Skip to main content

Wrist Ganglia Aspiration and Injection

Anne Boyd, MD and Scott Wissink, MD



Oops, something went wrong. Please correct any errors and try again.


Send Email

Recipient(s) will receive an email with a link to 'Wrist Ganglia Aspiration and Injection' and will have access to the topic for 7 days.

Subject: Wrist Ganglia Aspiration and Injection

(Optional message may have a maximum of 1000 characters.)

reCAPTCHA verification required. Please check the box below and click "Submit."


Ganglion cysts are common soft tissue tumors that arise from joint capsules or synovial sheaths of tendons. They can be mobile and vary in size. Ganglia occur at all ages, but roughly 70% appear in women between the ages of 20 and 40 years, with only approximately 15% in patients younger than 20 years. Women are affected three times as often as men. No predilection exists for the right or left hand, and occupation does not appear to increase the risk of ganglion formation. The dorsal and volar aspects of the wrist are the most common sites. 
Ganglion cysts may be single- or multilobulated. They are smooth walled, translucent, and white. The content within a ganglion is clear and highly viscous mucin that consists of hyaluronic acid, albumin, globulin, and glucosamine. The cyst wall is made up of collagen fibers, and multilobulated cysts may communicate through a network of ducts. Ganglia may be obvious or occult. Obvious ganglia may slowly enlarge or develop suddenly after trauma. These ganglia often appear as firm, nontender, pea- to marble-sized lesions beneath the skin. Occult ganglia may compress superficial nerves and cause dull aching. Ganglia may also produce weakness and altered range of motion in the wrist and fingers. Imaging modalities such as ultrasonography or magnetic resonance imaging may help to identify suspected or occult ganglia.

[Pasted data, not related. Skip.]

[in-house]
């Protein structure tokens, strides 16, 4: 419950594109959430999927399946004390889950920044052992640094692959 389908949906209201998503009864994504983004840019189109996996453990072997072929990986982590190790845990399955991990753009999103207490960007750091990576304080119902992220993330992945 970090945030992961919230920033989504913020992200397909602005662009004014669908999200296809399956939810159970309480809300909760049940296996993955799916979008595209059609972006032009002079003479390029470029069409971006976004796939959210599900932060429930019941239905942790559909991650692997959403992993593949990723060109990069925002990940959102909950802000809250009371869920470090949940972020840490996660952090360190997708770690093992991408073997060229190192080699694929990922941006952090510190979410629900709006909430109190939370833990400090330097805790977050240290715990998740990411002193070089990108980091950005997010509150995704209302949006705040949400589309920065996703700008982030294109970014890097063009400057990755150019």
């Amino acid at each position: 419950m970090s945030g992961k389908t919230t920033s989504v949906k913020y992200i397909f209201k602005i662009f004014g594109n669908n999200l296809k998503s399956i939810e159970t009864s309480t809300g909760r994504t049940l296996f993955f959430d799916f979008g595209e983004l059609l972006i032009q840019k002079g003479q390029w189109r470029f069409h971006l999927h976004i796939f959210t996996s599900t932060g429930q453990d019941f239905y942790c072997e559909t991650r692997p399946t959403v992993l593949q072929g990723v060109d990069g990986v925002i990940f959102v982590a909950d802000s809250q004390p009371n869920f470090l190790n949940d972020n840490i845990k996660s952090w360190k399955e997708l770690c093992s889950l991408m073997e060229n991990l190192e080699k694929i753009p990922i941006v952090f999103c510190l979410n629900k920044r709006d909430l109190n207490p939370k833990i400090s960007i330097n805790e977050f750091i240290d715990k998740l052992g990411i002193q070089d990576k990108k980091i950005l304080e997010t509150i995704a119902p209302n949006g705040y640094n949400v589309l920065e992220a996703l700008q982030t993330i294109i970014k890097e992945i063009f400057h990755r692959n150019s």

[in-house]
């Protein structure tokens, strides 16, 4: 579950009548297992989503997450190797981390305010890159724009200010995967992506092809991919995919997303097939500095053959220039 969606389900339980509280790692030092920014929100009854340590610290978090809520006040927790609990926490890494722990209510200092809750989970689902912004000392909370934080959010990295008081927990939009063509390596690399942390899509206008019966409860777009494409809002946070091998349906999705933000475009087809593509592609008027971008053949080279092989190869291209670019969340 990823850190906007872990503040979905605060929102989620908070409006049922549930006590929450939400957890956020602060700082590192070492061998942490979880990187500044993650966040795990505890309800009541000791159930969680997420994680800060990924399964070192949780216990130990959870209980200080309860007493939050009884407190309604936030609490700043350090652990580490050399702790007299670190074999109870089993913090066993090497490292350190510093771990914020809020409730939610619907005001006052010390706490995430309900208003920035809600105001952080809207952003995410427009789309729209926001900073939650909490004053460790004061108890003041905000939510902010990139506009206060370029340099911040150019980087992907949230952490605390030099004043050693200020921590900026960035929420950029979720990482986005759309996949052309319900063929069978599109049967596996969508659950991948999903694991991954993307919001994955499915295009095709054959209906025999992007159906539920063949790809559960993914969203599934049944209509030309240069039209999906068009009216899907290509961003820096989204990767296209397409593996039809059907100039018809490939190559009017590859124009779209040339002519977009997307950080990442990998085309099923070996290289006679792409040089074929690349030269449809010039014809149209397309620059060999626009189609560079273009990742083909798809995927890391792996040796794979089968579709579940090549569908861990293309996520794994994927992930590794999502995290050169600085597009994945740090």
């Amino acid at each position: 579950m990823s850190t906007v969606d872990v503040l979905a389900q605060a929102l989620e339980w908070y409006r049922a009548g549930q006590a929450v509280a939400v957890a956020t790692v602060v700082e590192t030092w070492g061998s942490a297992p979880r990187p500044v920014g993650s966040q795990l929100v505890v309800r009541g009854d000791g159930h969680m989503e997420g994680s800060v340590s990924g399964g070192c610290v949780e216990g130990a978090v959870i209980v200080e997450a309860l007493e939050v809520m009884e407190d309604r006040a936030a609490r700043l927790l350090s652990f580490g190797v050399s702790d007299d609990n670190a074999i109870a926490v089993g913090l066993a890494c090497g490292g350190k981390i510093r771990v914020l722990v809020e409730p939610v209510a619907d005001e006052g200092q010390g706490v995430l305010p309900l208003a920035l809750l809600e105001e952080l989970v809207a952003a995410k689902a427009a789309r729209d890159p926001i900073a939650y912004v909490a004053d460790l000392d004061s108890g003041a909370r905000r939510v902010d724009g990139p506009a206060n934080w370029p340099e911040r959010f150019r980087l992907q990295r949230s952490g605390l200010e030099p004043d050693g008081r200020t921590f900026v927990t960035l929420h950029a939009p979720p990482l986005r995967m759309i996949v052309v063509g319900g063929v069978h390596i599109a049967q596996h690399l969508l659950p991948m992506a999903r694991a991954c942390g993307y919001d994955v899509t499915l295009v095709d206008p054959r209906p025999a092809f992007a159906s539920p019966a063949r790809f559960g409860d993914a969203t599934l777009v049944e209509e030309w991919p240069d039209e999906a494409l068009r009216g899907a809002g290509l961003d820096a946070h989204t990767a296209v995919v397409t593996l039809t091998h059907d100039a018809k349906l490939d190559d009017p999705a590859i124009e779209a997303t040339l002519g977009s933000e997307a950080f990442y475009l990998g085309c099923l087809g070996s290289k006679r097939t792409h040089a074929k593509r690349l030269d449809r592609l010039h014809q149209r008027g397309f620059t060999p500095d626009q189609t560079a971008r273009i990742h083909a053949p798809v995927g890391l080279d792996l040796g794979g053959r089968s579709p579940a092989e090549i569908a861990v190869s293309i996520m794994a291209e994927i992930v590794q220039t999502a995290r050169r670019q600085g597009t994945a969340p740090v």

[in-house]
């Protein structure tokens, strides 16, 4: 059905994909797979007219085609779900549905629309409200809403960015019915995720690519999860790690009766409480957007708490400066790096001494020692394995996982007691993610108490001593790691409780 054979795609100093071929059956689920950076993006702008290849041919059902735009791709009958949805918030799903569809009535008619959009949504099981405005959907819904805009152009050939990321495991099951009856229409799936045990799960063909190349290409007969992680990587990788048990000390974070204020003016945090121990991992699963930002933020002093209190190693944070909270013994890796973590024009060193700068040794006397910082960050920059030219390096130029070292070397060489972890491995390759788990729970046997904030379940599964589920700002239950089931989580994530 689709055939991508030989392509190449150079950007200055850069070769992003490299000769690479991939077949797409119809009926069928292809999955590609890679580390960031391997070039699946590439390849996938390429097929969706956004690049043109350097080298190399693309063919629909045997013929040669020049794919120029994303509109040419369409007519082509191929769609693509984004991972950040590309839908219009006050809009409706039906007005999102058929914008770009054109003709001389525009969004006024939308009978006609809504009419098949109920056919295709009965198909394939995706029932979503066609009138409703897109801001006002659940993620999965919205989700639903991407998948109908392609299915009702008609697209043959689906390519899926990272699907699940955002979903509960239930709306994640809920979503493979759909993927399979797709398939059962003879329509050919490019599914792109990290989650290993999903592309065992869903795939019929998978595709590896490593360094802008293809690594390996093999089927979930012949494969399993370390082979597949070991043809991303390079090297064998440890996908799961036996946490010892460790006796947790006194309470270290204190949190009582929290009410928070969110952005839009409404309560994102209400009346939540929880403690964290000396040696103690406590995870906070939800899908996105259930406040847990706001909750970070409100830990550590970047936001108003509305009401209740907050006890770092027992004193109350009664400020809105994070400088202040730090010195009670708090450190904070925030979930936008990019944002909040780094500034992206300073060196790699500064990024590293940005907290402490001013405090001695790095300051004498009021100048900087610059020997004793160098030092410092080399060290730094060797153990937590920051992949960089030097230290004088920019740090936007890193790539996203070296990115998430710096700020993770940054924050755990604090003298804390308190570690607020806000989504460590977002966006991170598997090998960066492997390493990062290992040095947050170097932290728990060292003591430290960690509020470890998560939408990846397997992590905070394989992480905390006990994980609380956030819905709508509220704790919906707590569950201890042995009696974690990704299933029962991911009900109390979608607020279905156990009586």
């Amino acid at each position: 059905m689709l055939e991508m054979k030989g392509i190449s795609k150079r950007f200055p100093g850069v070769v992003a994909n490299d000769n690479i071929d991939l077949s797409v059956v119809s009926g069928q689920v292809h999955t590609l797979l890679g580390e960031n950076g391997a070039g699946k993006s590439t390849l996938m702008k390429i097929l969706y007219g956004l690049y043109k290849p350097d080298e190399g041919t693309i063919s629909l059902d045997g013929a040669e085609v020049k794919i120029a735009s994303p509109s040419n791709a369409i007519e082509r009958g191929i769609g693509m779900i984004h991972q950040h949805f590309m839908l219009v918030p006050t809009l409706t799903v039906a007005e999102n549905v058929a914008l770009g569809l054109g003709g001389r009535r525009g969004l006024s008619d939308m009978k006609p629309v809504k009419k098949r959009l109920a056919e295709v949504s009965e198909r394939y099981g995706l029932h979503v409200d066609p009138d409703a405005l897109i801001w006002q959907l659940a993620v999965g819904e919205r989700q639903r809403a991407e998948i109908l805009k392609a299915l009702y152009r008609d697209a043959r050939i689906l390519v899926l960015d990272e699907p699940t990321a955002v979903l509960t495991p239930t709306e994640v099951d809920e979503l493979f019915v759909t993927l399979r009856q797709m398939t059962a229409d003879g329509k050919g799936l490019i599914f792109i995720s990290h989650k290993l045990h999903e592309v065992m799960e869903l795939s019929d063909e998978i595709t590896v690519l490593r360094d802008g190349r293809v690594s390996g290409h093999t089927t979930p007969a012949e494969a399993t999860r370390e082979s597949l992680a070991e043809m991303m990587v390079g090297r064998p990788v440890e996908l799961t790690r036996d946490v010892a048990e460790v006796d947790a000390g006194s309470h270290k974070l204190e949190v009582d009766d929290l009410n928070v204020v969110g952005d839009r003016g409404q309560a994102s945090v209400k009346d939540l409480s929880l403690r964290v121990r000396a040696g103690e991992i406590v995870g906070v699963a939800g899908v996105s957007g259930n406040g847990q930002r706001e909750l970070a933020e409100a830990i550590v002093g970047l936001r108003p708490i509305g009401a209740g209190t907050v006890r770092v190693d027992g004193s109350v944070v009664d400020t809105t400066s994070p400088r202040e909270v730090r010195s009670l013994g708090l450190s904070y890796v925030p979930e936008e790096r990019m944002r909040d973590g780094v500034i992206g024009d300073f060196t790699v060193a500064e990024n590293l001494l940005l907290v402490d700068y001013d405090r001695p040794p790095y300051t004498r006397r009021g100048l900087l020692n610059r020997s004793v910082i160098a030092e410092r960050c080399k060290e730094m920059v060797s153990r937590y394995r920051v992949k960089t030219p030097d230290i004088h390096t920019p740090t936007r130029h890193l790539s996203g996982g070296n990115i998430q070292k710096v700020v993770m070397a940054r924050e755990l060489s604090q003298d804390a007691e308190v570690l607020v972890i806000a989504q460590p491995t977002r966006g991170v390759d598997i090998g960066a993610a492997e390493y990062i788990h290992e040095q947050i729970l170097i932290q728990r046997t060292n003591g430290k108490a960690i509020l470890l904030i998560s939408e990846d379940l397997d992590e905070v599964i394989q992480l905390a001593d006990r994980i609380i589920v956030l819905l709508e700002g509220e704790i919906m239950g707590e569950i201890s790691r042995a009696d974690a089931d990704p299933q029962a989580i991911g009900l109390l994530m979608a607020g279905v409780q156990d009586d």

Striking a dorsal wrist ganglion with a large Bible to rupture the cyst was a treatment used for centuries. Once the cyst ruptures, the body absorbs the fluid, and the lesion can be cured in approximately a third of individuals. This “Bible technique,” however, carried with it a high recurrence rate as well as a significant risk of fracture and other injury to surrounding tissues. Today, a more controlled technique of aspiration with or without steroid injection has become the most commonly performed nonsurgical intervention for ganglia. A large-bore needle is placed within the ganglion to remove the thick, viscous fluid. Simple aspiration is associated with high rates of recurrence (>50%). Injection of corticosteroid after aspiration can help to shrink or resolve the lesions and reduces recurrences to between 13% and 50%. 
Surgical intervention may be needed for recurrent or symptomatic lesions, but even surgical excision has recurrence rates >5% to 10%. Most ganglia in children resolve without intervention. The rate of spontaneous resolution in adults is not as high as that seen in children but is still significant enough to counsel patients about the option of observation.